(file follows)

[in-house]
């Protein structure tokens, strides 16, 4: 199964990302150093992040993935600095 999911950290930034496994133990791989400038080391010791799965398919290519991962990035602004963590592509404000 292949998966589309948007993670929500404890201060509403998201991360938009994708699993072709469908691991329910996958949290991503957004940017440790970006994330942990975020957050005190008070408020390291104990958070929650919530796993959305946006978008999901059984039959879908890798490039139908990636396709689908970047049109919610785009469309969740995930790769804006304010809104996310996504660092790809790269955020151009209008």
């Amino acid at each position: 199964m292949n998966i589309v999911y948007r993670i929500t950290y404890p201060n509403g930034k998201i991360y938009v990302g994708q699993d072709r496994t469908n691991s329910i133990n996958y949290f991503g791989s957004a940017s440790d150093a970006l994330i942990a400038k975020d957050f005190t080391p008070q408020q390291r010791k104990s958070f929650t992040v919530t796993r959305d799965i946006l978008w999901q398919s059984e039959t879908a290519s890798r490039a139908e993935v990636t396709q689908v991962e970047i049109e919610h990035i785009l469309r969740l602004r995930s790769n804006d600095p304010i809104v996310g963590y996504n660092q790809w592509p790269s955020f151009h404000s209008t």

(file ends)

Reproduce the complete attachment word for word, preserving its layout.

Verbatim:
[in-house]
């Protein structure tokens, strides 16, 4: 199964990302150093992040993935600095 999911950290930034496994133990791989400038080391010791799965398919290519991962990035602004963590592509404000 292949998966589309948007993670929500404890201060509403998201991360938009994708699993072709469908691991329910996958949290991503957004940017440790970006994330942990975020957050005190008070408020390291104990958070929650919530796993959305946006978008999901059984039959879908890798490039139908990636396709689908970047049109919610785009469309969740995930790769804006304010809104996310996504660092790809790269955020151009209008």
């Amino acid at each position: 199964m292949n998966i589309v999911y948007r993670i929500t950290y404890p201060n509403g930034k998201i991360y938009v990302g994708q699993d072709r496994t469908n691991s329910i133990n996958y949290f991503g791989s957004a940017s440790d150093a970006l994330i942990a400038k975020d957050f005190t080391p008070q408020q390291r010791k104990s958070f929650t992040v919530t796993r959305d799965i946006l978008w999901q398919s059984e039959t879908a290519s890798r490039a139908e993935v990636t396709q689908v991962e970047i049109e919610h990035i785009l469309r969740l602004r995930s790769n804006d600095p304010i809104v996310g963590y996504n660092q790809w592509p790269s955020f151009h404000s209008t």